• 7.  Look UPSTREAM or DOWNSTREAM? Supply chains are a key factor in an organization's success. Failure to manage the risks associated with some of these upstream processes may result in procurement delays, downtime and business interruption. How far upstream does your organization try to plan?
  • 8.  Rely on INSOURCING or OUTSOURCING?
  • All organizations must find their optimal resource mix, which is the appropriate balance between internal competency development of its staff and contracting with external 3rd parties.
  • 9.  Plan for TODAY or TOMORROW? The "old fashioned" calendar view still represents one of the best tools to visualize work distributions and to manage the many tasks in the Asset Management Plan (AMP). We need our history to inform our future, all of which takes place in decisions that are occuring today.
  • 10.  Manage the PROBABILITIES or the CONSEQUENCES of Failure Risk-based decision making is at the heart of asset management and this requires mindful consideration of the relationship between the probability of failure (PoF) and the consequences of failure (CoF). The complexities of these correlations can sometimes be captured on a risk matrix.



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The four core principles of ISO 55000 (value, alignment, leadership and assurance) in action
Fig. The four core principles of ISO 55000 (value, alignment, leadership and assurance) in action.


Functional silos will defeat the organization. Rather, integration, collaboration and alignment are some of the critical success factors.
Fig. Functional silos will defeat the organization. Instead: integration, collaboration and alignment are some of the critical success factors.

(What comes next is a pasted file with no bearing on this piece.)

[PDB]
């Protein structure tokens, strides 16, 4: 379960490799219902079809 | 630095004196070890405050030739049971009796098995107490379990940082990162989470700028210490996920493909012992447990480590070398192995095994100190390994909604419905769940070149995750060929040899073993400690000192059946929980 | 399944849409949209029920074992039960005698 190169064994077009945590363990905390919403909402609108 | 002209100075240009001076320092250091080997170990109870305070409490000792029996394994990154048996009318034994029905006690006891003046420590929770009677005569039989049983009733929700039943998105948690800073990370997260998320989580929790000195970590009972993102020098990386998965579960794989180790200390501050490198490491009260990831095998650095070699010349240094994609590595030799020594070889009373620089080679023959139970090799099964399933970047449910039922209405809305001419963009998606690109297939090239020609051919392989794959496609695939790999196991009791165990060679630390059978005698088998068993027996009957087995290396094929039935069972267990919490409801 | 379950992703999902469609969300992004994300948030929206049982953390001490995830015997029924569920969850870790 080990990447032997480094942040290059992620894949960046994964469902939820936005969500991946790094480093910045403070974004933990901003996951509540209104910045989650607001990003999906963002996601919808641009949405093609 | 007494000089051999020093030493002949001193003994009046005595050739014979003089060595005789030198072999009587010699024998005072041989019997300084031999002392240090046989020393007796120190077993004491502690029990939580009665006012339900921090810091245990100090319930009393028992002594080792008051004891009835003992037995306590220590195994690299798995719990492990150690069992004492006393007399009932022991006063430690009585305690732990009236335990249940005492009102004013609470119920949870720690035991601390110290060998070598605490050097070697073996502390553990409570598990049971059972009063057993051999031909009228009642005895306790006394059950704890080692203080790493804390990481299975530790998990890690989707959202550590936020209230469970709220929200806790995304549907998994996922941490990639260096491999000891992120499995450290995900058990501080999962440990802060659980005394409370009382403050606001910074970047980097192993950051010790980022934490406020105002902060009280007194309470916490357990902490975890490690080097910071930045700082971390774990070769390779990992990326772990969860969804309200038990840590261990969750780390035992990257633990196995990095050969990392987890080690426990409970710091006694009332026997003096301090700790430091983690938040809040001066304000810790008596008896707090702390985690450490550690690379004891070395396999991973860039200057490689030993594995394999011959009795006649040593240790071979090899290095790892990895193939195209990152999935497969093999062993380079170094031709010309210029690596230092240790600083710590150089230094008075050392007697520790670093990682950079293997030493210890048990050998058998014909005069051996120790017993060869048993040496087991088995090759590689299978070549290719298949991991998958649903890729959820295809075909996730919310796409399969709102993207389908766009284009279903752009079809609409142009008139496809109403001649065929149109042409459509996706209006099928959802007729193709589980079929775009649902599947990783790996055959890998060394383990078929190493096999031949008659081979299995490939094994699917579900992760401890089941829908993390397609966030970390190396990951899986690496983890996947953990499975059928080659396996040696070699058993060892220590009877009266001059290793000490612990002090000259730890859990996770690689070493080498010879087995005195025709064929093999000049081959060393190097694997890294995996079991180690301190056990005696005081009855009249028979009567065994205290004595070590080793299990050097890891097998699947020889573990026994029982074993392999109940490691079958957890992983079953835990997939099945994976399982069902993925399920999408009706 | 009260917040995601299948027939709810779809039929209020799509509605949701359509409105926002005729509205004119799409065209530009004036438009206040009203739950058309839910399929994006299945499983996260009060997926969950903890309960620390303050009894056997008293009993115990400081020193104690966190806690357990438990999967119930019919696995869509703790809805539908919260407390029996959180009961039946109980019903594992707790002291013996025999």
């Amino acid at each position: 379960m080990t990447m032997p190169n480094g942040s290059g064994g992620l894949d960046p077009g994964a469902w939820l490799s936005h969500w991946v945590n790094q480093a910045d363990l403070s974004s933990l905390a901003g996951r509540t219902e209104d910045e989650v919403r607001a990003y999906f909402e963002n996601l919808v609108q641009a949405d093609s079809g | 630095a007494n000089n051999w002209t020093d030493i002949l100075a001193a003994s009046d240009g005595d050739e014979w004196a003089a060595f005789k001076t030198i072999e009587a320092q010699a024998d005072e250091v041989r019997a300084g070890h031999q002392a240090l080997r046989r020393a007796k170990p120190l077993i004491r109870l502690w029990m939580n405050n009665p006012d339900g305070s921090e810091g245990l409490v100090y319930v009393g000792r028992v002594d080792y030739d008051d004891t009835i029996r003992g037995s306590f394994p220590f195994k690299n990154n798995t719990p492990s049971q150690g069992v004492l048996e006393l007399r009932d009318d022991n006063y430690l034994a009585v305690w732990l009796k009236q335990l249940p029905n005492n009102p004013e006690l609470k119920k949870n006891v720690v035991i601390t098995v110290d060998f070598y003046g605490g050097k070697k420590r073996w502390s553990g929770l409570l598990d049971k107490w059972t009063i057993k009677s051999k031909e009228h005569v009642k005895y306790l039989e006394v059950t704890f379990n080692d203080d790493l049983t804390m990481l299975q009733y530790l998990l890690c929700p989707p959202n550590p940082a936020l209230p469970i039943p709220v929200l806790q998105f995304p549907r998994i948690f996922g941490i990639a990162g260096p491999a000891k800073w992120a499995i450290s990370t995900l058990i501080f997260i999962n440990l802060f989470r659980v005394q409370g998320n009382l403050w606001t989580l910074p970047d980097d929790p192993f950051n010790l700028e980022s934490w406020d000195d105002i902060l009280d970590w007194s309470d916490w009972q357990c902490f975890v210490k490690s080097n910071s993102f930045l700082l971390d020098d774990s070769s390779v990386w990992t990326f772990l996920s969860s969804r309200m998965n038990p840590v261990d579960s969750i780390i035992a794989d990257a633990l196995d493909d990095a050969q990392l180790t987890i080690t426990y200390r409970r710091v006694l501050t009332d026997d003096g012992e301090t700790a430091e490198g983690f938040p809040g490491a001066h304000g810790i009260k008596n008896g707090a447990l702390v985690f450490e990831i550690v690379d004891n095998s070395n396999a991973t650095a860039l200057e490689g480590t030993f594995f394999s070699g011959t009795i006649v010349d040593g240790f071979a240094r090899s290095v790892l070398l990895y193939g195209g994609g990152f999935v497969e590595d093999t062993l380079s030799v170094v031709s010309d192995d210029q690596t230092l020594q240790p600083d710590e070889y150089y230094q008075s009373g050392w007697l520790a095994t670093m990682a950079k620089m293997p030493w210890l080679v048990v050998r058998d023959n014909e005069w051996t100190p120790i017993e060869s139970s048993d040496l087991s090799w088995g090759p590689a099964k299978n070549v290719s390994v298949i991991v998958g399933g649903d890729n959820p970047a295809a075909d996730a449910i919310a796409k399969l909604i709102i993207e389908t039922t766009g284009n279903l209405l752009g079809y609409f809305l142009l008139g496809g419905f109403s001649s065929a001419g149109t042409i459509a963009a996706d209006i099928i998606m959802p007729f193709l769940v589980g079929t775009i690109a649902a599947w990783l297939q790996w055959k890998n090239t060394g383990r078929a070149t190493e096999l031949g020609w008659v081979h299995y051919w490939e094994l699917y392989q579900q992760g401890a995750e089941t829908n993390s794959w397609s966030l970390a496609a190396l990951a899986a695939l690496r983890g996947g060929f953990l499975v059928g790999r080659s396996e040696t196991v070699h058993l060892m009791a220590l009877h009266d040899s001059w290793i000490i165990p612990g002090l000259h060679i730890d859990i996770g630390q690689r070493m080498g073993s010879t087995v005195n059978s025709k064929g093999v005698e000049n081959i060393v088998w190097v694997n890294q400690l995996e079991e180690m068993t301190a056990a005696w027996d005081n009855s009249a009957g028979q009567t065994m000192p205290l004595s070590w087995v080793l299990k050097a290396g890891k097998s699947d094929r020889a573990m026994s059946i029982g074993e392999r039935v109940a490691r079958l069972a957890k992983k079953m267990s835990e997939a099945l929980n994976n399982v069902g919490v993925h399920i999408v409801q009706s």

Alignment is required between all levels of the organization - such as, from top management to line staff
Fig. Alignment is required between all levels of the organization - such as, from top management to line staff.


Alignment between Maintenance, Repairs and Renewals will help the organization find the optimal MRR ratio
Fig. Alignment between Maintenance, Repairs and Renewals will help the organization find the optimal MRR ratio.


Alignment across different decision-making criteria (such as risk, cost and performance) is required for ISO 55000 conformity
Fig. Alignment across different decision-making criteria (such as risk, cost and performance) is required for ISO 55000 conformity.


The journey to asset management maturity may sometimes feel like a maze
Fig. The journey to asset management maturity may sometimes feel like a maze.


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Fig. The journey to asset management maturity may sometimes feel like a knot that needs to be untied.


After years of careful planning and stewardship, I. Care and his facility are now aligned.
Fig. After years of careful planning and stewardship, I. Care and his facility are now aligned.


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Fig. I. Care is aligning his assets to organizational goals and objectives.

See also:
  • Line of Sight